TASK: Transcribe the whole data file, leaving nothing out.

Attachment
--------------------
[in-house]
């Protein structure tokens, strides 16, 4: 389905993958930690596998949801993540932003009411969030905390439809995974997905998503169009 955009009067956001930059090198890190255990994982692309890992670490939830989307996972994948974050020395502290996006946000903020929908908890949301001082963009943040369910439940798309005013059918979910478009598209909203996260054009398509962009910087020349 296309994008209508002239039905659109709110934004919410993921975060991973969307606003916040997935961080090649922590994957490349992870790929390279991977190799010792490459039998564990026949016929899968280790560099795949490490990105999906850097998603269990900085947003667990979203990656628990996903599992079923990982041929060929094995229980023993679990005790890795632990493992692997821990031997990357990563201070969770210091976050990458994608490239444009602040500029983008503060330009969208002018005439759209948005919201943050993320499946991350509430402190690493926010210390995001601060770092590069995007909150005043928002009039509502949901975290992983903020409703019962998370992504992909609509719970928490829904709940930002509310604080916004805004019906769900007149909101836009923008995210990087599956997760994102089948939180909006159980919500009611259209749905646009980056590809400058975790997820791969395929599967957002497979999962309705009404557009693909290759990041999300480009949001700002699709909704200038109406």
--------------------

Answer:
[in-house]
């Protein structure tokens, strides 16, 4: 389905993958930690596998949801993540932003009411969030905390439809995974997905998503169009 955009009067956001930059090198890190255990994982692309890992670490939830989307996972994948974050020395502290996006946000903020929908908890949301001082963009943040369910439940798309005013059918979910478009598209909203996260054009398509962009910087020349 296309994008209508002239039905659109709110934004919410993921975060991973969307606003916040997935961080090649922590994957490349992870790929390279991977190799010792490459039998564990026949016929899968280790560099795949490490990105999906850097998603269990900085947003667990979203990656628990996903599992079923990982041929060929094995229980023993679990005790890795632990493992692997821990031997990357990563201070969770210091976050990458994608490239444009602040500029983008503060330009969208002018005439759209948005919201943050993320499946991350509430402190690493926010210390995001601060770092590069995007909150005043928002009039509502949901975290992983903020409703019962998370992504992909609509719970928490829904709940930002509310604080916004805004019906769900007149909101836009923008995210990087599956997760994102089948939180909006159980919500009611259209749905646009980056590809400058975790997820791969395929599967957002497979999962309705009404557009693909290759990041999300480009949001700002699709909704200038109406």